One year has passed since the historic summit between US President Donald Trump and North KoreanChairman Kim Jong-un on June 12 in Singapore. The summit marked the first meeting between the sittingleaders of both countries. There were also three inter-Korean summits between South Korean President Moon Jae-in and Kim last year; only two had been held before since the end of the Korean War. Twelvemonths after the Singapore summit, however, diplomacy in the Korean Peninsula seems to have stalled following the failure of Trump and Kim to reach an agreement during their February 27-28 summit in Hanoi.
In this context, what do the publics of the US, China, Japan and Russia think about the situation in theKorean Peninsula? After all, these four powers have a keen interest in its geopolitics and Northeast Asia more generally. And public opinion has the potential to influence foreign policy decisions. With this survey, we shed light on the views that the publics of these four countries hold regarding the present and futureof the Korean Peninsula. The focus of the survey is inter-Korean relations, US-North Korea relations and policy towards North Korea.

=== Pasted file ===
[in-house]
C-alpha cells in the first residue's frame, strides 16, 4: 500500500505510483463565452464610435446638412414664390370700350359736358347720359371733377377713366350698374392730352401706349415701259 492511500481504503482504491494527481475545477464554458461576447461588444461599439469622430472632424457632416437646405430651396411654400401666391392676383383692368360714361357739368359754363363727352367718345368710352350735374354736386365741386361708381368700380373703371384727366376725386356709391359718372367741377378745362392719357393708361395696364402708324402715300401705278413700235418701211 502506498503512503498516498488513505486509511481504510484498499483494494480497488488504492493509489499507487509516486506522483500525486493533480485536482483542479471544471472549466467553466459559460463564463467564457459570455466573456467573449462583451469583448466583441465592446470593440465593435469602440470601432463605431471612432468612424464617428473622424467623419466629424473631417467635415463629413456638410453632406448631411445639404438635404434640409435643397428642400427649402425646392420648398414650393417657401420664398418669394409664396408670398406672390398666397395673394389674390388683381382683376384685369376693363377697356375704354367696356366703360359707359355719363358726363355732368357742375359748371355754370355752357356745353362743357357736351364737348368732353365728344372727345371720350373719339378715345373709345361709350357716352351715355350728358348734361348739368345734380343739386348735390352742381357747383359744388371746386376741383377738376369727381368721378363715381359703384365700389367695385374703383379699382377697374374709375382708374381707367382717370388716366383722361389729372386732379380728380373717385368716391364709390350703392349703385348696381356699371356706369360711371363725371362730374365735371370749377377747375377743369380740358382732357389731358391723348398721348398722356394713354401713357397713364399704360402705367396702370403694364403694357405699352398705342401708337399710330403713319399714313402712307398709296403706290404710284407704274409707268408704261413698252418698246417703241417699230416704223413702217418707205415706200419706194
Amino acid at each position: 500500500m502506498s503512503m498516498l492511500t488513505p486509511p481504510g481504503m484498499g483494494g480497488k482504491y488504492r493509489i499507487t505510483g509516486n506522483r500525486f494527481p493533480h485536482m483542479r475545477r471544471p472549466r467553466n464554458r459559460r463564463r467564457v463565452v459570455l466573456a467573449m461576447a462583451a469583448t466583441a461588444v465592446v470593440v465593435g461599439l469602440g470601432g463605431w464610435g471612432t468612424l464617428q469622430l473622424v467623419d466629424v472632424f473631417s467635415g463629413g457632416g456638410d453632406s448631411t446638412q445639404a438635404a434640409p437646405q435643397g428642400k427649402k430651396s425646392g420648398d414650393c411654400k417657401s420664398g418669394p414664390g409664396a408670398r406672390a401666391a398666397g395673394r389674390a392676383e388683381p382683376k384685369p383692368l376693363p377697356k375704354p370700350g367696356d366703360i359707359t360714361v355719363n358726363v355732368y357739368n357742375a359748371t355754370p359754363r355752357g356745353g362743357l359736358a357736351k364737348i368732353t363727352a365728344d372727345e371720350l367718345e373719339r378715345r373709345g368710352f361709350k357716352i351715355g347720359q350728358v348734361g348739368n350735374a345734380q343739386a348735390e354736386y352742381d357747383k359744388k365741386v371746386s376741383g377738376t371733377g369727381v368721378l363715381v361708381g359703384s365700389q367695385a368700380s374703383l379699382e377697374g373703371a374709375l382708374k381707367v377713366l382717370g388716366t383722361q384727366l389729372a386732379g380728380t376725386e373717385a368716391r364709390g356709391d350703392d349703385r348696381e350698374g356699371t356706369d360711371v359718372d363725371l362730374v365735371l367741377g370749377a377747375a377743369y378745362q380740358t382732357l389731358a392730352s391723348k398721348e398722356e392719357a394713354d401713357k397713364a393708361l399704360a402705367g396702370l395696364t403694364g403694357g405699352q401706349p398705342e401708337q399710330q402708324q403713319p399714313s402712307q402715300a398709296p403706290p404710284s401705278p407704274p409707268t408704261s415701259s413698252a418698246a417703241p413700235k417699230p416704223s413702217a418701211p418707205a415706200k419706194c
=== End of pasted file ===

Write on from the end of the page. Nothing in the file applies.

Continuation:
The survey by Ipsos Mori was carried out in the period from 24th May – 4th June. It involved 1004 interviews in China, 1000 in Japan, 1099 in Russia and 1096 inthe United States, respectively.
May 2019 | KF-VUB KOREA CHAIR POLICY BRIEF
Paula Cantero Dieguez